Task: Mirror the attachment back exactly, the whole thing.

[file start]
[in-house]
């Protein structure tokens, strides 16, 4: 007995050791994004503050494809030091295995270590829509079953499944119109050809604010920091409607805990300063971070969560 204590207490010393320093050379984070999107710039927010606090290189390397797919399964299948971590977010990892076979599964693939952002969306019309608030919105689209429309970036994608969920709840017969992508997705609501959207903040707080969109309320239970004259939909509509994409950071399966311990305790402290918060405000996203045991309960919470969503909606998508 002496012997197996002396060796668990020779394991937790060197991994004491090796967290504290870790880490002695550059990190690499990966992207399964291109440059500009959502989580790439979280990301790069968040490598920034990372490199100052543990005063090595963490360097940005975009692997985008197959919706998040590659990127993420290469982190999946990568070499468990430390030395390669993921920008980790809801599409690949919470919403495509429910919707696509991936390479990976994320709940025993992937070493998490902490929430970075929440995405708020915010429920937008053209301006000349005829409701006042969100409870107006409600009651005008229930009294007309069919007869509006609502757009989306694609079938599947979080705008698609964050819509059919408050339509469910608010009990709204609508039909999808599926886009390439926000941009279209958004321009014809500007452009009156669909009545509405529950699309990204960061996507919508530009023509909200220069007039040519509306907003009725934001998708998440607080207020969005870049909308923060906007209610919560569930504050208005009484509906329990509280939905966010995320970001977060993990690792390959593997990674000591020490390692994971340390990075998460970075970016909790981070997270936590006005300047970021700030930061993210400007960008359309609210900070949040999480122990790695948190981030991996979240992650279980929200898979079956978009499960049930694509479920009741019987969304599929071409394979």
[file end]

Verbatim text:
[in-house]
């Protein structure tokens, strides 16, 4: 007995050791994004503050494809030091295995270590829509079953499944119109050809604010920091409607805990300063971070969560 204590207490010393320093050379984070999107710039927010606090290189390397797919399964299948971590977010990892076979599964693939952002969306019309608030919105689209429309970036994608969920709840017969992508997705609501959207903040707080969109309320239970004259939909509509994409950071399966311990305790402290918060405000996203045991309960919470969503909606998508 002496012997197996002396060796668990020779394991937790060197991994004491090796967290504290870790880490002695550059990190690499990966992207399964291109440059500009959502989580790439979280990301790069968040490598920034990372490199100052543990005063090595963490360097940005975009692997985008197959919706998040590659990127993420290469982190999946990568070499468990430390030395390669993921920008980790809801599409690949919470919403495509429910919707696509991936390479990976994320709940025993992937070493998490902490929430970075929440995405708020915010429920937008053209301006000349005829409701006042969100409870107006409600009651005008229930009294007309069919007869509006609502757009989306694609079938599947979080705008698609964050819509059919408050339509469910608010009990709204609508039909999808599926886009390439926000941009279209958004321009014809500007452009009156669909009545509405529950699309990204960061996507919508530009023509909200220069007039040519509306907003009725934001998708998440607080207020969005870049909308923060906007209610919560569930504050208005009484509906329990509280939905966010995320970001977060993990690792390959593997990674000591020490390692994971340390990075998460970075970016909790981070997270936590006005300047970021700030930061993210400007960008359309609210900070949040999480122990790695948190981030991996979240992650279980929200898979079956978009499960049930694509479920009741019987969304599929071409394979």